What is Navigation Bronchoscopy?
According to the American Cancer Society, lung cancer is the leading cause of cancer deaths in men and women, leading to more deaths than breast, colon and prostate cancers combined. In a recent study from The New England Journal of Medicine, though, patients with Stage I lung cancer had an 88% survival rate at 10 years. Early detection of lung cancer is critical. The traditional bronchoscope can’t reach many lung lesions, leading to delays in treatment or the need for more invasive procedures. A new minimally invasive procedure, navigation bronchoscopy, plays a key role in successful early diagnosis and treatment of lung cancer. This innovative technology is currently only available in a few metro Denver area hospitals, including The Medical Center of Aurora Main Campus.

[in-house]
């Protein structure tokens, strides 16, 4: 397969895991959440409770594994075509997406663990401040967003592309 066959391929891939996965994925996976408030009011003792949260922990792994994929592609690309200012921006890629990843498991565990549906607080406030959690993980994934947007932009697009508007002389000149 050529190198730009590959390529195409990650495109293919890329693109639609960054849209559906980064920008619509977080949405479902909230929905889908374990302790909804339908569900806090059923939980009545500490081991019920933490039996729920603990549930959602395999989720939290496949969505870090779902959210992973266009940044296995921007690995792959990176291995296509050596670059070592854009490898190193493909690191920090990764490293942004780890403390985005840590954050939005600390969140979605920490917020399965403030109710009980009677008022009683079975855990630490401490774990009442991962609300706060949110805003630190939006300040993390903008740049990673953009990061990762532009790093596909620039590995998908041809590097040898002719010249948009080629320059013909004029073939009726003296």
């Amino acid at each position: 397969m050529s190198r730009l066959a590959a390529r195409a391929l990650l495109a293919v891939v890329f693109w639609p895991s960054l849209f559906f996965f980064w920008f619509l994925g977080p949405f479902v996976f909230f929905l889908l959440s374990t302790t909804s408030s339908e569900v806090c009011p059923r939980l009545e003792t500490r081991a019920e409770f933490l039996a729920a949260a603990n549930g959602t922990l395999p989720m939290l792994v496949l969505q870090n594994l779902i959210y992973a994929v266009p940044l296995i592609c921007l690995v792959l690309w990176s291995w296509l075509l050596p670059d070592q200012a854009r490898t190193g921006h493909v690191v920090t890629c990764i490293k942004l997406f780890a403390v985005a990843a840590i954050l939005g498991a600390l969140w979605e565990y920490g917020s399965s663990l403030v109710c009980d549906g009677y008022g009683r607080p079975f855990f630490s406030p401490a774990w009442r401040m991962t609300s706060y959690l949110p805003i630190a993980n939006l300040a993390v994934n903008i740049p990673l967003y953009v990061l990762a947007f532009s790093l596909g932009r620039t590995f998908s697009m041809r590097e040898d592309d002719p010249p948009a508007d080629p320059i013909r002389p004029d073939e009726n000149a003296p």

The superDimension i-Logic System, or Electromagnetic Navigation Bronchoscopy (ENB) works like a GPS tracking system in locating a tumor for biopsy. Through electromagnetic technology and software, the system is able to use natural airway access to reach regions deep in the lung in order to locate small lung lesions for testing and treatment. If a lung CT Scan is suspicious, the i-Logic planning software uses the CT image to map the location to the lesion. Global Positioning System (GPS)-like technology is then used during the procedure to lead specialized catheters to the lesion through the patient’s airways. A biopsy is then obtained for testing, diagnosis and possible treatment.
- Minimally invasive outpatient procedure
- Efficient and reduced risk for complications
- Access to hard to reach lung lesions
- Many lung cancer patients are not surgical candidates
- Improved visualization